Tory chaos under Sunak has cost UK taxpayers £8.2bn, says Labour

Conservative turmoil under Rishi Sunak has cost the taxpayer £8.2bn and nearly a year in lost time, according to calculations by Labour’s political attack team.

On Tuesday the Labour party unveiled a website and a bill totting up the cost of ministerial reshuffles, policy U-turns, byelections and unnecessary ministerial expenses incurred under Sunak’s premiership.

The bill includes a £2.6bn emergency cash payment for the Home Office after unforeseen expenditure on hotels for asylum seekers, the £1.4bn spent on the now-scrapped northern leg of HS2, and the £4.1bn bill faced by homeowners coming off their fixed-rate mortgages in the next year, according to the Financial Conduct Authority.

As part of its calculations, Labour included a £40m Ministry of Defence contract for “VIP” helicopter rides, which Sunak personally intervened to keep.

The party highlighted several examples of ministerial waste, including the reported £34m cost of an office makeover at the Department for Education and the £15,000 damages bill paid to an academic whom the science secretary, Michelle Donelan, had falsely accused of supporting Hamas.

The bill also includes about £2m spent on holding eight byelections to replace Tory MPs who have quit under Sunak, and the estimated £33m cost of the decision not to hold a general election on the same day as the 2 May local elections.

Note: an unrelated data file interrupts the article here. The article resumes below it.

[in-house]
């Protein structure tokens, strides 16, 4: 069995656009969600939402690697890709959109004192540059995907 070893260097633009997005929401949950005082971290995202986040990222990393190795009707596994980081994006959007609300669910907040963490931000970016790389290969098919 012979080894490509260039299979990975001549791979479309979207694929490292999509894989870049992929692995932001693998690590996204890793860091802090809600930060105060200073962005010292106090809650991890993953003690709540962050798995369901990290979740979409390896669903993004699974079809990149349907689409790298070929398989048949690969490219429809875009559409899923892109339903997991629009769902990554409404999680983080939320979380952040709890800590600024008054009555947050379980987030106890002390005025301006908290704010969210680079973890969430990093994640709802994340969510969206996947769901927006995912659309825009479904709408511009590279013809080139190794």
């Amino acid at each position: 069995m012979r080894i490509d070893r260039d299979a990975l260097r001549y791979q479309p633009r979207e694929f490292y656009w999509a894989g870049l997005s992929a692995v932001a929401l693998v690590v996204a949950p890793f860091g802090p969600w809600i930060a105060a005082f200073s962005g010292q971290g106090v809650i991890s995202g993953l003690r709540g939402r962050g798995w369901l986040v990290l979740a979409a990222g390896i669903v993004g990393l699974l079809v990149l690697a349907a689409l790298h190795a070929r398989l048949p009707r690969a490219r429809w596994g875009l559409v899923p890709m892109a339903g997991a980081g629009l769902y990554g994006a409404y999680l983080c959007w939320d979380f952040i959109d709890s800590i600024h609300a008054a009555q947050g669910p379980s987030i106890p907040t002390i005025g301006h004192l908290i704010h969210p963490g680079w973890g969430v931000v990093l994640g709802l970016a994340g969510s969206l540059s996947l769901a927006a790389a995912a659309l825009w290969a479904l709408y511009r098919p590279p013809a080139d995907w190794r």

Labour calculated that a month of working days has been lost to government reshuffles. It said that 314 days were being wasted because Sunak had so far decided not to call a spring election.

Conservative MPs privately note that the parliamentary schedule is sparse. The Commons is clocking off earlier on average than at any time since New Labour came to power in 1997, according to analysis by the Financial Times.

The last Labour government introduced the minimum wage, set up devolved assemblies in Scotland and Wales and boosted health and education funding by £40bn within the space of 12 months.

Pat McFadden MP, Labour’s national campaign coordinator, said: “Rishi Sunak has presided over a Conservative party in chaos and has saddled the taxpayer with the bill. These shocking costs are the result of a party out of ideas, more interested in looking inwards than facing, and delivering for, the country.

“The country needs change and it is a Labour government that will deliver it.”

Tory MPs who have quit the Commons since Sunak became prime minister include Chris Pincher and Peter Bone, both of whom resigned as MPs after sexual misconduct scandals.

A byelection is due in Blackpool South on 2 May, after the Tory MP Scott Benton was found to be offering paid lobbying services to the gambling industry.

The most recent government reshuffle was held in March to replace two well-respected junior ministers who announced they were standing down – James Heappey, who resigned as armed forces minister, and Robert Halfon, who resigned as education minister. Halfon and Heappey have joined the dozens of Tory MPs who have said they will not be seeking re-election.

The Guardian